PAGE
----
Having been a photographer hobbyist, freelancer, semi-professional and professional over the span of 40 years, I've come to confront a few realities. I began my business underfunded in terms of cash and productive time.
1. It is investment in marketing and sales that matter overwhelmingly in the business, and that must have a 3 year minimum to succeed; thus cash or credit reserve must be 3 years operating costs including outside sales and marketing. In the case of a small studio trying for the high end of the spectrum ($2000-$8000 sale) that means planning for a studio that costs $2500 per month to operate is $100k for 3 yrs, the staffing, sales/marketing, creatives, web marketing, PR, exhibition costs, etc. would be approximately $325k per year, so $975k for 3 years should have been my minimum investment.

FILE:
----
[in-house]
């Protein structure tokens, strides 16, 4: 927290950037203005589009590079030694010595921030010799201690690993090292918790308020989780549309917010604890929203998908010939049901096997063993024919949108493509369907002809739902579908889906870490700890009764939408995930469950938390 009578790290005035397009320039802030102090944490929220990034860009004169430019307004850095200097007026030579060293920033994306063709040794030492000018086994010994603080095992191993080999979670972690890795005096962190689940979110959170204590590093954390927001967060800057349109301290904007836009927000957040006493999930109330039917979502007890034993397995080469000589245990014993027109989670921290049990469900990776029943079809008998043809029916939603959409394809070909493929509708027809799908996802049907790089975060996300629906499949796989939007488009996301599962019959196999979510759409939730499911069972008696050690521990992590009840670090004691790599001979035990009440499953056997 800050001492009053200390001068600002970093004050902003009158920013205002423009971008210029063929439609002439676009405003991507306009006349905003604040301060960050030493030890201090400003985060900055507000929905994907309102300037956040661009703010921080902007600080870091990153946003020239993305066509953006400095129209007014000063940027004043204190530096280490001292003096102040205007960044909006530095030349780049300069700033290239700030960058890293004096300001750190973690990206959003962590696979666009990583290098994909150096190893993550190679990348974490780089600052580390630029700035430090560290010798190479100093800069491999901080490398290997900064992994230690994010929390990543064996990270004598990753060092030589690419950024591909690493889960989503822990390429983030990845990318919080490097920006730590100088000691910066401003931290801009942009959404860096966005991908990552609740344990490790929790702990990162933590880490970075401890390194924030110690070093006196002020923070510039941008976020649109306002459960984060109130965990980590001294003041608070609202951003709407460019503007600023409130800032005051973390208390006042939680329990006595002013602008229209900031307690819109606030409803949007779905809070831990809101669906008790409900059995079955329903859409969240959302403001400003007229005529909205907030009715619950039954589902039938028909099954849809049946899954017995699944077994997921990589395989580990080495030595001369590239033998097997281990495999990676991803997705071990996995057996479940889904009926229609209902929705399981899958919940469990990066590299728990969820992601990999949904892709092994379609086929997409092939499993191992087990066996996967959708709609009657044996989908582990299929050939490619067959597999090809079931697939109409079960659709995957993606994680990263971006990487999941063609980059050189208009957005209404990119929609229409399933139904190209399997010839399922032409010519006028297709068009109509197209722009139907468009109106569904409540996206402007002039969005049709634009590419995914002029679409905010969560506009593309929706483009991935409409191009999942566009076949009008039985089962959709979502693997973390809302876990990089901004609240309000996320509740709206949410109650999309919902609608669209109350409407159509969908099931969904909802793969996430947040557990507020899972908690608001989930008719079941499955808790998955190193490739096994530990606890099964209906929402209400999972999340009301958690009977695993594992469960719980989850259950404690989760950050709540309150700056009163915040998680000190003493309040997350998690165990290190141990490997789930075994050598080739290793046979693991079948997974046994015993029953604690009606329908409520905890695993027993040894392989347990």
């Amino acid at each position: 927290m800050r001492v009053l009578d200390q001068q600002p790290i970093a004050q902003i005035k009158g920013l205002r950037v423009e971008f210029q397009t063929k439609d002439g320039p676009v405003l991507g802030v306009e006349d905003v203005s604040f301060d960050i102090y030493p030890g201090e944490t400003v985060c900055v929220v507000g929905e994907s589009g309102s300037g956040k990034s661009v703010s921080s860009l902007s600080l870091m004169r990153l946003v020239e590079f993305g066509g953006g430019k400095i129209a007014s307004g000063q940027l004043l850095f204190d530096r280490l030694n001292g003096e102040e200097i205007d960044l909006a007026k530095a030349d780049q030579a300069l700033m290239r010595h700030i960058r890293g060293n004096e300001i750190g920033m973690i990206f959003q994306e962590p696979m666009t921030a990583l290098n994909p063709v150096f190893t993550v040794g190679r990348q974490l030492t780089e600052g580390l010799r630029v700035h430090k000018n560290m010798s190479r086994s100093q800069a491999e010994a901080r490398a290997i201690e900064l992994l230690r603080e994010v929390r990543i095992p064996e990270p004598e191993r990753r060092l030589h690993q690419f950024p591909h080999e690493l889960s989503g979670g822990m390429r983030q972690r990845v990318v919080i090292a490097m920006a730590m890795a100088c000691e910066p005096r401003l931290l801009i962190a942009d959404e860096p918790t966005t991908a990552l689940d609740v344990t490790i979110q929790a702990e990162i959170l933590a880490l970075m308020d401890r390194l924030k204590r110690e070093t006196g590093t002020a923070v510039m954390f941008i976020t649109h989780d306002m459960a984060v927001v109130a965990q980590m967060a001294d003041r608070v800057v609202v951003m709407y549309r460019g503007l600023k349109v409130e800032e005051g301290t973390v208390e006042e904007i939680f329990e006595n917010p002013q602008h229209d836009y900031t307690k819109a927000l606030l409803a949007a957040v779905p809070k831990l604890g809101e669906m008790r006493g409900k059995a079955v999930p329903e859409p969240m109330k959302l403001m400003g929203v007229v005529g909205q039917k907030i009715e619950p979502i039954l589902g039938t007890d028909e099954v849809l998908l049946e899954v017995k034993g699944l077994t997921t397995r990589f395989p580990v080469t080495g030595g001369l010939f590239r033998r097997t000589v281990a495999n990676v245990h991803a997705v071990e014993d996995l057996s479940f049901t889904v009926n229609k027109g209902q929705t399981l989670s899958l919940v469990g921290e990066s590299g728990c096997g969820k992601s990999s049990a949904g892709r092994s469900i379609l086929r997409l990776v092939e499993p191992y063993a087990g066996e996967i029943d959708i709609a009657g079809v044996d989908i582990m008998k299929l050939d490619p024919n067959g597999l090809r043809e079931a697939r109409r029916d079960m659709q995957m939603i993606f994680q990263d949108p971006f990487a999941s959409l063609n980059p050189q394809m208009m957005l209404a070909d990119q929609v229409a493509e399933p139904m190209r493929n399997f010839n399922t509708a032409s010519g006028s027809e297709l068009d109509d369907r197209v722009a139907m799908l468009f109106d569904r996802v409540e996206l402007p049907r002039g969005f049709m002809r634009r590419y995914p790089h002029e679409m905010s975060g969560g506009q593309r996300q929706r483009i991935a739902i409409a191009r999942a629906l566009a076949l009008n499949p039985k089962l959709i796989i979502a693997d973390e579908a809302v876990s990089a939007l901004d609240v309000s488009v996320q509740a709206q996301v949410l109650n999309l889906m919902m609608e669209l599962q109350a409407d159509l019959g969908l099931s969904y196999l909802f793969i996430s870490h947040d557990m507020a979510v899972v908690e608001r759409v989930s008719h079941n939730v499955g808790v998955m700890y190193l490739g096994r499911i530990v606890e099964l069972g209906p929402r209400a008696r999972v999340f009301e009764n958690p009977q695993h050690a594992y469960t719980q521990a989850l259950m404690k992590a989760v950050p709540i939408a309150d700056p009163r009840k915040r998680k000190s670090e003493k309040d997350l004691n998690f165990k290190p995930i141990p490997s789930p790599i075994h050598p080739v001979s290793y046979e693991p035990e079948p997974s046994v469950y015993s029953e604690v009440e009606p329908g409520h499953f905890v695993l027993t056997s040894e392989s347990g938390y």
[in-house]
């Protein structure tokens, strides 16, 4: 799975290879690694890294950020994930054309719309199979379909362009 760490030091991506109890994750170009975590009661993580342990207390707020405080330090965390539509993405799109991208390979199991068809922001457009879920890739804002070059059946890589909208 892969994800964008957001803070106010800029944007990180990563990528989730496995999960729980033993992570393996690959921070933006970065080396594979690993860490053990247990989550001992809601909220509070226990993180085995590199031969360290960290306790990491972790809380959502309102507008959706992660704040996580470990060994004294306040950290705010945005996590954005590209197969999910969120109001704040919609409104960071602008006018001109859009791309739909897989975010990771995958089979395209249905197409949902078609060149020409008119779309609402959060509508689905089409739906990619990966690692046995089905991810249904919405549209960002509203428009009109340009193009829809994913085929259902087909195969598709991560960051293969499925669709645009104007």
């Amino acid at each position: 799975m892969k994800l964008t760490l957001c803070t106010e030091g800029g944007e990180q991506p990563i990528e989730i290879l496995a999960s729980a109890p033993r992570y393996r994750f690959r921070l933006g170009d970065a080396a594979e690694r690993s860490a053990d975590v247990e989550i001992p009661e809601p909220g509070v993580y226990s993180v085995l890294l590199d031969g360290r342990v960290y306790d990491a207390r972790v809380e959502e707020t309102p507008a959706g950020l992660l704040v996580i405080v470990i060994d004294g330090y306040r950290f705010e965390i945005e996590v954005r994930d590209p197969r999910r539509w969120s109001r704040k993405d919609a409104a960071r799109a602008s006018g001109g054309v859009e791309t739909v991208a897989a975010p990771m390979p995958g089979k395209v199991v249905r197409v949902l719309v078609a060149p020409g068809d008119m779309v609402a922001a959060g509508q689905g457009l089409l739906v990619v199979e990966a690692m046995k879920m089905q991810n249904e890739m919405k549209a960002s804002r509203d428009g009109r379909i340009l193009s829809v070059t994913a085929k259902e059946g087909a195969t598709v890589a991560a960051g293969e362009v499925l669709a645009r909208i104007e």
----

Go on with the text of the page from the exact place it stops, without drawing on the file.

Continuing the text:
2. While being completely solo has its advantages, solo whilst being full time employed elsewhere has huge disadvantages; you can't meet new prospects while you are presenting to a room full of IT people. Being engaged with a busy IT department doing big things keeps the living expenses paid at the expense of my most productive window of time on a daily basis (for me, 7-noon). Organizing and selling a portrait session after a 10 hour day of IT is tough. Really tough if you aren't a natural sales person. And then, there's the actual photography, the thing I love to do...also done after an often grueling day.
Despite the shortcomings of cash and time, I still took a stab at it again, and have lost it all.
What have I learned? People with money can make money, and the rest of us work for them. I just need one good lotto hit.